How To Grow Onions In Your Garden

Growing onions in your home garden is easy and rewarding. There's nothing quite as delicious as a large, sweet garden-grown onion.

Variety Of Onions
(Image credit: leventina)

Who doesn't love a big slice of onion on a sandwich or burger? Onions are a staple at my house, and homegrown onions are a welcome pleasure. Growing big juicy onions in your garden is such a satisfying project. They aren't hard to grow and it's worth learning how.

How Do Onions Grow?

Onions (Allium cepa) are part of the Allium family and are related to garlic and chives . How do onions grow?

Onions are fascinating. They grow in layers, which are essentially an extension of the leaves of the onion. So, the more leaves you see emerging from the top of the onion, the more layers of crunchy onion there are underneath. If you see lots of leaves, you can bet you're growing some big onions.

How to Grow Onions from Seeds

Growing onions from seed

Onions grown from seeds take longer than other methods. Especially if your area has a shorter growing season, you'll need to start by sowing onion seeds indoors and transplanting the seedlings later to the garden.

Sow onion seeds indoors 8 to 12 weeks before the last frost in your area. Place your seed pots in a warm indoor location with full sun or under a grow light and cover them with 1/2 inch (1 cm) of well-draining soil. Water as needed until it is time to transplant. You can soak the seeds overnight to give them a bit of a jump-start. When the seedlings have germinated after a couple weeks, plant them in late April or early May in fertile, well-draining soil, about 4 inches (10 cm) apart. Be sure to plant them where they'll receive full sun.

Onion sets from seeds

To grow onion sets from seeds, start the seeds in your garden in mid to late July and dig them up after the first hard frost. Allow them to air dry before you store the onion sets in a cool, dry place for the winter.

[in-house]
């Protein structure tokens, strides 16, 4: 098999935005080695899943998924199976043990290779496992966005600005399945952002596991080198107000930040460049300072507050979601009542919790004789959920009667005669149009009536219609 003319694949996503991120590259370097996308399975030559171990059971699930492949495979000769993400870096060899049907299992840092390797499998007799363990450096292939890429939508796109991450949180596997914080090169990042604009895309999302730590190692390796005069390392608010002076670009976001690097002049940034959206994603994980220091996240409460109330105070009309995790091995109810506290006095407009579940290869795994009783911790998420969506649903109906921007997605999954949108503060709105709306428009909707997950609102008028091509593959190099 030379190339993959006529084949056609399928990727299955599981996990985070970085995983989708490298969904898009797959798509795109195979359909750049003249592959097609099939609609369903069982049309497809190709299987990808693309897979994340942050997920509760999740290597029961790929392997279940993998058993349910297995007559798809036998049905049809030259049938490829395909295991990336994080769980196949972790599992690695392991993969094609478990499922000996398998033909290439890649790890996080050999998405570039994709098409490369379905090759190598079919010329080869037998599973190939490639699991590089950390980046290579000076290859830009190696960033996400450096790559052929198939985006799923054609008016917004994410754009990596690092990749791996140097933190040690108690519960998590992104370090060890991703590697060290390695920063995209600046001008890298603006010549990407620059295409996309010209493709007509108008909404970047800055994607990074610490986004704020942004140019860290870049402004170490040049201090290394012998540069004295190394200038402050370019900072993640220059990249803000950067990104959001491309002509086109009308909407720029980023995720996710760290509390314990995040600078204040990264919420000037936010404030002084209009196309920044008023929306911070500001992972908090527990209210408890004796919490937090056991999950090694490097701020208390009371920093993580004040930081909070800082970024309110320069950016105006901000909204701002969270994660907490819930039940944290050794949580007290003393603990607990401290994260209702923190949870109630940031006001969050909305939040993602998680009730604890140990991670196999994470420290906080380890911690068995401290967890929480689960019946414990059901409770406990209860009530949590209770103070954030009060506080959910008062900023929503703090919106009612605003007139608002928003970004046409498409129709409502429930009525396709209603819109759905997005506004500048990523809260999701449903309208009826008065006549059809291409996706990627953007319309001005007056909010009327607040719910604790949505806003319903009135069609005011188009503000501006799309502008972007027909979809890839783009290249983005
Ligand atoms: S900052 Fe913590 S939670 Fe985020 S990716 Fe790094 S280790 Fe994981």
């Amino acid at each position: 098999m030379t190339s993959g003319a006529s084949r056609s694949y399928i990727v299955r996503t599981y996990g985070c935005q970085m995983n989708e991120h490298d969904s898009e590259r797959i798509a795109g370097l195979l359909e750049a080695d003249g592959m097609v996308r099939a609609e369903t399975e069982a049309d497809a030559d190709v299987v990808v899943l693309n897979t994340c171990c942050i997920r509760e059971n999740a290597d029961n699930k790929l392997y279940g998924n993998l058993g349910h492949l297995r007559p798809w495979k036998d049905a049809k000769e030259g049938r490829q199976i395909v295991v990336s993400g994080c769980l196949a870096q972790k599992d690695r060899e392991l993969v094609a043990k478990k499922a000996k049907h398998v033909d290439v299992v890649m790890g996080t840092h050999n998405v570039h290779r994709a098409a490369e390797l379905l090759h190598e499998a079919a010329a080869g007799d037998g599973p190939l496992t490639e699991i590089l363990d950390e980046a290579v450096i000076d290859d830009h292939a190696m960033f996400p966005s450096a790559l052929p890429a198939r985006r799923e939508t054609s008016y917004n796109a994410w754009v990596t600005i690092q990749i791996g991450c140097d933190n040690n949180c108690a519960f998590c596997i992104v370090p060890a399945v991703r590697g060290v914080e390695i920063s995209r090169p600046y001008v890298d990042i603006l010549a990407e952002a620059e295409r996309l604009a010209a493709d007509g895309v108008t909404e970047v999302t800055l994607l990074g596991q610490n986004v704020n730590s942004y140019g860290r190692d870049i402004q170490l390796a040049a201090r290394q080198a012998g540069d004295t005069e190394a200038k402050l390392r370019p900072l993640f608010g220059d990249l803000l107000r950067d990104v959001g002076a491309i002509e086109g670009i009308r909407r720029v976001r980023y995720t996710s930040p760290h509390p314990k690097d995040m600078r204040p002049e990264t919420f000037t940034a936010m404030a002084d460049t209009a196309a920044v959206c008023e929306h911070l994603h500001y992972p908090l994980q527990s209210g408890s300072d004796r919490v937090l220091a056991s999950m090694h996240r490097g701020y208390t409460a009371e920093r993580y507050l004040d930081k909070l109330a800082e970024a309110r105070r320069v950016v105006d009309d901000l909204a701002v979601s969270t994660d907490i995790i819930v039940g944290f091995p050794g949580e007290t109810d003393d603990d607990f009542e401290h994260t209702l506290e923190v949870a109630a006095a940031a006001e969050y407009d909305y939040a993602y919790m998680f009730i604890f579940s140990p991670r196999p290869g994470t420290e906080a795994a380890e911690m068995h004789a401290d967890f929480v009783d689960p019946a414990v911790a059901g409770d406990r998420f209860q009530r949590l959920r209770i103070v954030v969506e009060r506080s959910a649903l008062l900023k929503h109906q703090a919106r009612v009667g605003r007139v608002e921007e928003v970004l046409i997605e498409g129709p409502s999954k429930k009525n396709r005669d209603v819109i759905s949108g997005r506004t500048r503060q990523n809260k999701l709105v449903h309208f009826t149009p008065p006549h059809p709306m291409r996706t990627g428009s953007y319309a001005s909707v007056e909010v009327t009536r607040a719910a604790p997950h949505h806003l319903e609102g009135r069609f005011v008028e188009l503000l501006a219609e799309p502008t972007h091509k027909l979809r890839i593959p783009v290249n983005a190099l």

How to Grow Onions From Sets

Onion sets are onion seedlings started late in the onion planting season the year before and then stored over the winter.

When you buy onion sets, they should be about the size of a marble and feel firm when squeezed gently.

The onion planting season for sets starts when temperatures get to be around 50 degrees F (10 C).

Choose a location that gets at least six to seven hours of sun every day. If you want to grow large onions, plant the sets 2 inches (5 cm) in the ground and 4 inches (10 cm) apart. This will give the onions plenty of room to grow.

How to Grow Onions from Transplants

If you want to grow large onions, your best bet is to grow them from transplants. Transplanted onions grow larger and store longer than onions grown from sets.

Once the last frost date has passed, the onion planting season begins. Harden the seedlings off before moving them out into the garden, then transplant the onions to their beds.

Your planting location should be in full sun with well-draining soil. Push the seedlings just far enough into the soil to get them to stand up. Plant them 4 inches (10 cm) apart.

Watering them well is necessary for growing big onions. Onions need at least 1 inch (2.5 cm) of water every week until harvested.

Harvesting and Drying

Once you've pulled your onions from the ground, they need time to dry and cure. Put them in a clean dry location where there is good air flow for 2 to 3 weeks. When the necks and tops have thoroughly dried and the papery onion skin becomes a bit crackly, you can store them in a dark, dry cupboard, a box or if you plan to use them soon, in the fridge.

Try some thick-cut onion rings baked in the oven. Coat them with flour, egg and panko crumbs for a delicious treat.

Heather Rhoades
Founder of Gardening Know How

Heather Rhoades founded Gardening Know How in 2007. She holds degrees from Cleveland State University and Northern Kentucky University. She is an avid gardener with a passion for community, and is a recipient of the Master Gardeners of Ohio Lifetime Achievement Award.

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